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By Alistair Kwan

Alistair Kwan is Susan Carter’s colleague and his thoughts on citation in a recent conversation prompted this post. Alistair envisions a workshop from his thoughts, and you could respond with a comment to let us know whether you agree. He provides the learning objectives and enough examples to prompt substantial thinking.

I have been complaining for years that students and learning assistance staff don’t understand how citation works, and in fact our support people and supervisors often guide students unwittingly onto the wrong path. One of our students, and some journal submissions that I’ve reviewed this year, have me at last thinking that it’s time to act.

So here is a start of an idea. I’d be keen to hear your thoughts as to whether it could be developed into a single workshop, or a short sequence?

Learning objectives of a workshop on citation:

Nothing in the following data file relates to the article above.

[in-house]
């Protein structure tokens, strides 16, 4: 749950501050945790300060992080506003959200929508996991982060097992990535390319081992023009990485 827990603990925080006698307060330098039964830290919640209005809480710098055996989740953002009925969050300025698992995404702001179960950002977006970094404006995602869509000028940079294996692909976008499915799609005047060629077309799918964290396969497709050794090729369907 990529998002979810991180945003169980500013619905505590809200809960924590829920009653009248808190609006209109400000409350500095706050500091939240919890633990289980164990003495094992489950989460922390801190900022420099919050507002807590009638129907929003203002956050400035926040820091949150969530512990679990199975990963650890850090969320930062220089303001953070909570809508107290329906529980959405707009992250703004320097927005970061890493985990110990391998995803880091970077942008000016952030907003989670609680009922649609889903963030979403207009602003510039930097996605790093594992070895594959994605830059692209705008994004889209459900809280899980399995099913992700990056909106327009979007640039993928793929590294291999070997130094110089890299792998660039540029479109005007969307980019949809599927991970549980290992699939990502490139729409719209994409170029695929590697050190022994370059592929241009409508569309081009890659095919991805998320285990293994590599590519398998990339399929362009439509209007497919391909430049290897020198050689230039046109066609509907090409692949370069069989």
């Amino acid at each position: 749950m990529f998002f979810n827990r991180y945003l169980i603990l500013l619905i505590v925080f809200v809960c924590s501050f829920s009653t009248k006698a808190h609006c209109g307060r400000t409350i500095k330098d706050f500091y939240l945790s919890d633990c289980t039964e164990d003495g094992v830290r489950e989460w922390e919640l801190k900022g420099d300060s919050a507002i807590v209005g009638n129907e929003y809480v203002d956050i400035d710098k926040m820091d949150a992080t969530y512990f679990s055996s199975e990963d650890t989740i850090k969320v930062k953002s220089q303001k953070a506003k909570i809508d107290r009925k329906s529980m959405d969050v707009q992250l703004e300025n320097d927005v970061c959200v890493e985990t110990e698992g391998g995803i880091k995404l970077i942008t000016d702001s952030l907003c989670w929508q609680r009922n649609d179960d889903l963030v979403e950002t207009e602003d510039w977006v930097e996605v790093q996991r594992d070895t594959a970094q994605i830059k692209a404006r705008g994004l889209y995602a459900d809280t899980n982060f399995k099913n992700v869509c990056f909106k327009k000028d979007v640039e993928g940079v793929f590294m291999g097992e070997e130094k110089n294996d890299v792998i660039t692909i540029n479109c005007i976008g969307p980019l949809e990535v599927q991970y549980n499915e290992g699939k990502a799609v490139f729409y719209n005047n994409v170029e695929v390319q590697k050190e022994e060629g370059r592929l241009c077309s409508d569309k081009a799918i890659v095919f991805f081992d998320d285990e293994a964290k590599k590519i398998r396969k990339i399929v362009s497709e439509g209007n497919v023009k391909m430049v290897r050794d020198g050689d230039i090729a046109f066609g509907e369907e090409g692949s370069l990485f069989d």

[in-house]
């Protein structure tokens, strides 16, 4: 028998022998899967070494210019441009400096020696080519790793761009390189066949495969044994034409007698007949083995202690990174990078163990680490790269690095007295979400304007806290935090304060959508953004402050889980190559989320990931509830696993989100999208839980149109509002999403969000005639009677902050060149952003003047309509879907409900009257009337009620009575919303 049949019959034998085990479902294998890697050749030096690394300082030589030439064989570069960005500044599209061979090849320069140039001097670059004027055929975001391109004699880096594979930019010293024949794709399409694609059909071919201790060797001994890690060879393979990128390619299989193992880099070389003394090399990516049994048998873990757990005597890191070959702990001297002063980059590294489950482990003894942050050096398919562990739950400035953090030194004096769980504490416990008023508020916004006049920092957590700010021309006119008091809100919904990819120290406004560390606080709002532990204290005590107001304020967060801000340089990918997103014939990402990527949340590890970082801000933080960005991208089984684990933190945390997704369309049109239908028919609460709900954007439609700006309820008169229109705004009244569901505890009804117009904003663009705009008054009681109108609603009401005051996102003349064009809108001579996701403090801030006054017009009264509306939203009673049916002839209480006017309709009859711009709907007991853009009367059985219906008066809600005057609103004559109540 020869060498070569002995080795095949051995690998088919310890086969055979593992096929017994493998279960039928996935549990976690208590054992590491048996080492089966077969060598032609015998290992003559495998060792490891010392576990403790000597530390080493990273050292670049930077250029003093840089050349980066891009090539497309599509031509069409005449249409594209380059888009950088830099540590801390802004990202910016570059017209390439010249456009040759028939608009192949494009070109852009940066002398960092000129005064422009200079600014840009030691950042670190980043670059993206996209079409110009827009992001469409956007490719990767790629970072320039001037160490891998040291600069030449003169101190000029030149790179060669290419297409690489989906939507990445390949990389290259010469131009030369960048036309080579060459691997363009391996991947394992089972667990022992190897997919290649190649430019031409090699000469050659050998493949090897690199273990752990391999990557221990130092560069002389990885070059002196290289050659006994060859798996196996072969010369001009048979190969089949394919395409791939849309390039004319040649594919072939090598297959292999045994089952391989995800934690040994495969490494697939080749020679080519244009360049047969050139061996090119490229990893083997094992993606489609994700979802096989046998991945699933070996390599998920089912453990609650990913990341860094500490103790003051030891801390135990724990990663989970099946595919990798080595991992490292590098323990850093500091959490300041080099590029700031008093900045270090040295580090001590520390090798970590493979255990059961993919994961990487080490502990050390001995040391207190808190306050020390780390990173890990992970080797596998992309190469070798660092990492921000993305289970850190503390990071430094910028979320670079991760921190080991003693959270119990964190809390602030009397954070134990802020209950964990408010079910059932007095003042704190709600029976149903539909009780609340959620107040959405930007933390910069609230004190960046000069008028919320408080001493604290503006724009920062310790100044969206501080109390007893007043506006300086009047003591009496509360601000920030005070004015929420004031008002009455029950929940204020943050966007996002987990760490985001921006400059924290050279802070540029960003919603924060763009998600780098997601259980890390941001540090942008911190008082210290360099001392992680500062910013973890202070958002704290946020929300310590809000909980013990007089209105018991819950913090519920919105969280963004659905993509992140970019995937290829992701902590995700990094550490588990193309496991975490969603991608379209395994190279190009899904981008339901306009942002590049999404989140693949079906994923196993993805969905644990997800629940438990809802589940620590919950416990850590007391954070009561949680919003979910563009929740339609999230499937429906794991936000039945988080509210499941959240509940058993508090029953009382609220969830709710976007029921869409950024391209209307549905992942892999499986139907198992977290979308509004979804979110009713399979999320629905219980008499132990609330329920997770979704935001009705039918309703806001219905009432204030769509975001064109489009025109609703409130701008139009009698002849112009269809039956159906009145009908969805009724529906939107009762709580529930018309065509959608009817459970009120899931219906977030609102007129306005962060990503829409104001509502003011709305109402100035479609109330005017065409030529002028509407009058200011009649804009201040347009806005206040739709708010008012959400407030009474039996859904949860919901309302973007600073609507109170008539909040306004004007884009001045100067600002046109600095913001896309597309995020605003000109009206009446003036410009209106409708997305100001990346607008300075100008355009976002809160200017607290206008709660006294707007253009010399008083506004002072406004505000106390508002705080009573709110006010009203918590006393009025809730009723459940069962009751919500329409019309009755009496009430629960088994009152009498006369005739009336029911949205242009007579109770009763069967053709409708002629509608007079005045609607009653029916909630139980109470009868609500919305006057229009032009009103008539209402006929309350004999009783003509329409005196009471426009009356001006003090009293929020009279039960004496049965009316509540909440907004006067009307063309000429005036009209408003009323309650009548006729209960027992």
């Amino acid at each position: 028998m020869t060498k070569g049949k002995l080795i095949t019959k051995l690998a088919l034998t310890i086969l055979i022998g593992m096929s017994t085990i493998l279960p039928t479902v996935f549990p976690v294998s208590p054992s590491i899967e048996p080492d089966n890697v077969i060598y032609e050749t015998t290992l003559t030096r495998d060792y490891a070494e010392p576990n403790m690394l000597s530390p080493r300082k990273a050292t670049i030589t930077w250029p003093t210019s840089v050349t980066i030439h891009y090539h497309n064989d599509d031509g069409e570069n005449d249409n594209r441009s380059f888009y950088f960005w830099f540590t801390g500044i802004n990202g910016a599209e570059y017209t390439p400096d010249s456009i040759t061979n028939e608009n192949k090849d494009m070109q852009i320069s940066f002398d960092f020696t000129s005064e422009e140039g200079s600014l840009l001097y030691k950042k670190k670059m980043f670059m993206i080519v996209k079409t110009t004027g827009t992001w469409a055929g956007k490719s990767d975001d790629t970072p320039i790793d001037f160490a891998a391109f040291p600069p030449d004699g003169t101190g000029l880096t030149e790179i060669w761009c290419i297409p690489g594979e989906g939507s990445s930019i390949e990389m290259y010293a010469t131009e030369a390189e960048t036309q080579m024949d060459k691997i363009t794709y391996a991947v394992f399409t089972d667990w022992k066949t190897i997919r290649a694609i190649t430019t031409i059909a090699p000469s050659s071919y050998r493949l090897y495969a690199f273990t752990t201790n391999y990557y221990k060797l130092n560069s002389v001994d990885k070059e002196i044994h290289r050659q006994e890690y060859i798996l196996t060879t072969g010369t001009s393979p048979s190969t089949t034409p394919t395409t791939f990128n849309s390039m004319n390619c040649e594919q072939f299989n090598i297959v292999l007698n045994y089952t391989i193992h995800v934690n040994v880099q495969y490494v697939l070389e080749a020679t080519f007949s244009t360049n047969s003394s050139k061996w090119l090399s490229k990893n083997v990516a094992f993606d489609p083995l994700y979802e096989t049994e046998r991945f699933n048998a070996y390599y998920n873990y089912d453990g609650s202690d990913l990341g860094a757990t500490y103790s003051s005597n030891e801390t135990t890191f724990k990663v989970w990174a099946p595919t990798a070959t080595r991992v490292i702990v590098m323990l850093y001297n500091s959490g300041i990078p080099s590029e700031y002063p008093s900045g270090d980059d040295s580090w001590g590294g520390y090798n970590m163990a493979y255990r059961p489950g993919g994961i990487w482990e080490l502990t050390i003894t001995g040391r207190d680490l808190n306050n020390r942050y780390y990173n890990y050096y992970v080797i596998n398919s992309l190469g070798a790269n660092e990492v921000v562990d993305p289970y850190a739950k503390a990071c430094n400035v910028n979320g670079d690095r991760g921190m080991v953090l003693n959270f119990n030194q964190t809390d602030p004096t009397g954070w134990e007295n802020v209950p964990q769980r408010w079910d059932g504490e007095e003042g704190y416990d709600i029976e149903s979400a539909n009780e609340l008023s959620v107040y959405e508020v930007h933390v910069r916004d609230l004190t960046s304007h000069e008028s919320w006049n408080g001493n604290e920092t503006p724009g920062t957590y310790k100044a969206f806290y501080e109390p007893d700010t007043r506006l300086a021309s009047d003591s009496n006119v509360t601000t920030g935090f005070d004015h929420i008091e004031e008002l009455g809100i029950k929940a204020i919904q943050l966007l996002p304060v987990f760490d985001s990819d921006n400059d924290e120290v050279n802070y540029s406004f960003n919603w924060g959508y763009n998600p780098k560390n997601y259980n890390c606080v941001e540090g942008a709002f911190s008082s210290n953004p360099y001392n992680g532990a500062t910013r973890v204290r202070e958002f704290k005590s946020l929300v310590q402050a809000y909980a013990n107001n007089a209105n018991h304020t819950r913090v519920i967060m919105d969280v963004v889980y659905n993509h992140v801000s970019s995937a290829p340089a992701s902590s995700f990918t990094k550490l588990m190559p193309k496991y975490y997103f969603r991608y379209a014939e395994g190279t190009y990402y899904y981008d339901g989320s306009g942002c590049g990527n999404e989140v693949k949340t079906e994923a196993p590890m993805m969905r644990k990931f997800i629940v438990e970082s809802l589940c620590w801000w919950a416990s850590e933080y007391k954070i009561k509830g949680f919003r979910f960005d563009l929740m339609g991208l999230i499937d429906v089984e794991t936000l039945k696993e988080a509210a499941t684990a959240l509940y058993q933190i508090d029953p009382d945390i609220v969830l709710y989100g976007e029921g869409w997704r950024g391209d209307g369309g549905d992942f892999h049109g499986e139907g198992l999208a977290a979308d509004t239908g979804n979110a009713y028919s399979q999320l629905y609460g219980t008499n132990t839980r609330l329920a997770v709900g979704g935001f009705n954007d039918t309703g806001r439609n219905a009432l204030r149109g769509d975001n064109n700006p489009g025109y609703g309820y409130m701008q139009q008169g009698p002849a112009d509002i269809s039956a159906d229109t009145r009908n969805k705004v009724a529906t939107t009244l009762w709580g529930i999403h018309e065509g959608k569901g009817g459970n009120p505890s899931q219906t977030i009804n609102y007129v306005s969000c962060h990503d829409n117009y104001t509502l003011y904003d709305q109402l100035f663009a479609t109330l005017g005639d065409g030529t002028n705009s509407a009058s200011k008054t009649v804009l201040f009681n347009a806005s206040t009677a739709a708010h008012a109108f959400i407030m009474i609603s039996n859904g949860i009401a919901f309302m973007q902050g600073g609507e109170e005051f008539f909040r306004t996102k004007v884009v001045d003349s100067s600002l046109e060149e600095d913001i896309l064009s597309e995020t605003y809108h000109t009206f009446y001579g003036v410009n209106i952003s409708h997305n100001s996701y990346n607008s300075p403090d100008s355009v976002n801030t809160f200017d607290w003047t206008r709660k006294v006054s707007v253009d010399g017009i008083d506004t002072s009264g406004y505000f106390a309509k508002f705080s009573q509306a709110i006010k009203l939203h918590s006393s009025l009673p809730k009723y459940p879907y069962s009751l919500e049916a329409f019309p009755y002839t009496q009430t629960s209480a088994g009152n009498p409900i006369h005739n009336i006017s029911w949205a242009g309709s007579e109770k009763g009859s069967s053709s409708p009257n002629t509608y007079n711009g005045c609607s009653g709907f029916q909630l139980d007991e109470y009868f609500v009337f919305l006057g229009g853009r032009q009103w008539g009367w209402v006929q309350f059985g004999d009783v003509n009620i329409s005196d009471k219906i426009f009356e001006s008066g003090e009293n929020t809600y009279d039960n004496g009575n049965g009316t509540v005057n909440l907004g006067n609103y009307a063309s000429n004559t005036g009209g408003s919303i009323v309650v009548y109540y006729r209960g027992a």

Objective 1. To recognise various uses of citation when reading

For example,

  • to defer to, and hence endorse or accept, another author’s definition or argument
  • to indicate further reading for readers interested in more
  • to indicate the source of evidence under discussion
  • to establish which (or whose) variation of a concept you’re working with
  • to converse with or respond to another writer or a clique
  • to associate yourself with, or distinguish yourself from, a clique or even the mainstream — i.e. disciplinary identity-crafting
  • to critique other work
  • to state or nuance how the reader should interpret your engagement with, endorsement of, or opposition to other work
  • as a helpful extra (more likely in textbooks than research writing)
  • ritualistic (e.g. practically every citation of Lave & Wenger or Bloom in spite of the author using later versions of their ideas in response to subsequent researchers)
  • faked, perhaps copied from someone else who cited also those same wrong page numbers
  • to indicate peripheral relationships to other research (perhaps because a reviewer insisted)
  • showing off, or defensiveness
  • excited sharing of something that you absolutely have to mention just because it’s so interesting or fun (and maybe not relevant or not helpful)
  • other uses?

Objective 2. To understand that there are also bad reasons for citing

Citation should not be for the following use: “so the examiner can see that your ideas aren’t actually crazy, because a respected scholar has already had this idea, too, and it was good enough to get published.” This is an idea I’ve often heard from PhD students at orientation days.